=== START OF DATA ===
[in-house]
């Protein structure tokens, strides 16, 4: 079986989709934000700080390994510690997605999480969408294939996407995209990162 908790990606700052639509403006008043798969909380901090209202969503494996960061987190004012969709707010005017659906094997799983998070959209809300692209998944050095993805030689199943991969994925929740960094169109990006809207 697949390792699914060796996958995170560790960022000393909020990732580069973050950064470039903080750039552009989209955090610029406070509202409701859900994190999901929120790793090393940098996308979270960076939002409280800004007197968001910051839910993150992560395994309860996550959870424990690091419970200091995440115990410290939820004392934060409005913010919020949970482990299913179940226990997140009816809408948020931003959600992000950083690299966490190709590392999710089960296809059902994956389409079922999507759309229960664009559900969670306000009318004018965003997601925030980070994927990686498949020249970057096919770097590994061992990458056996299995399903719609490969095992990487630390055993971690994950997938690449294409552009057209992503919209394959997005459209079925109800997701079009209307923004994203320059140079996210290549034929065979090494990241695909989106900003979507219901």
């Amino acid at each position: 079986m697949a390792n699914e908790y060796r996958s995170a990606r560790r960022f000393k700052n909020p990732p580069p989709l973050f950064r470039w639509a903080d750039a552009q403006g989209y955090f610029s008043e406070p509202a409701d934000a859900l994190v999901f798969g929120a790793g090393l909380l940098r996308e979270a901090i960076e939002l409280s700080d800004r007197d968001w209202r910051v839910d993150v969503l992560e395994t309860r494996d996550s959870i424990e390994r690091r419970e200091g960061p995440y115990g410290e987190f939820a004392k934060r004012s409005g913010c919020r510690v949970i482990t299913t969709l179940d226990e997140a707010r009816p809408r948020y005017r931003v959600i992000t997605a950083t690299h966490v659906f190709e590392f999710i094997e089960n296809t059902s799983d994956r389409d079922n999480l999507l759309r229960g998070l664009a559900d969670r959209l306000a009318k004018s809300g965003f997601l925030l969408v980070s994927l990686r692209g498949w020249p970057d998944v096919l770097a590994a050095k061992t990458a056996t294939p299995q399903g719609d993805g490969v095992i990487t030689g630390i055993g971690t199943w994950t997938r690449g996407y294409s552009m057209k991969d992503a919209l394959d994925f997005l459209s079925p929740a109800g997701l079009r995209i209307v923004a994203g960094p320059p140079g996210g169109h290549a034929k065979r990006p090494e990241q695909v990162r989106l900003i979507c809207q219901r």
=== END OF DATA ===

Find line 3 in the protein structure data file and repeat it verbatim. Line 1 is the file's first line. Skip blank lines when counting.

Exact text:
């Amino acid at each position: 079986m697949a390792n699914e908790y060796r996958s995170a990606r560790r960022f000393k700052n909020p990732p580069p989709l973050f950064r470039w639509a903080d750039a552009q403006g989209y955090f610029s008043e406070p509202a409701d934000a859900l994190v999901f798969g929120a790793g090393l909380l940098r996308e979270a901090i960076e939002l409280s700080d800004r007197d968001w209202r910051v839910d993150v969503l992560e395994t309860r494996d996550s959870i424990e390994r690091r419970e200091g960061p995440y115990g410290e987190f939820a004392k934060r004012s409005g913010c919020r510690v949970i482990t299913t969709l179940d226990e997140a707010r009816p809408r948020y005017r931003v959600i992000t997605a950083t690299h966490v659906f190709e590392f999710i094997e089960n296809t059902s799983d994956r389409d079922n999480l999507l759309r229960g998070l664009a559900d969670r959209l306000a009318k004018s809300g965003f997601l925030l969408v980070s994927l990686r692209g498949w020249p970057d998944v096919l770097a590994a050095k061992t990458a056996t294939p299995q399903g719609d993805g490969v095992i990487t030689g630390i055993g971690t199943w994950t997938r690449g996407y294409s552009m057209k991969d992503a919209l394959d994925f997005l459209s079925p929740a109800g997701l079009r995209i209307v923004a994203g960094p320059p140079g996210g169109h290549a034929k065979r990006p090494e990241q695909v990162r989106l900003i979507c809207q219901r």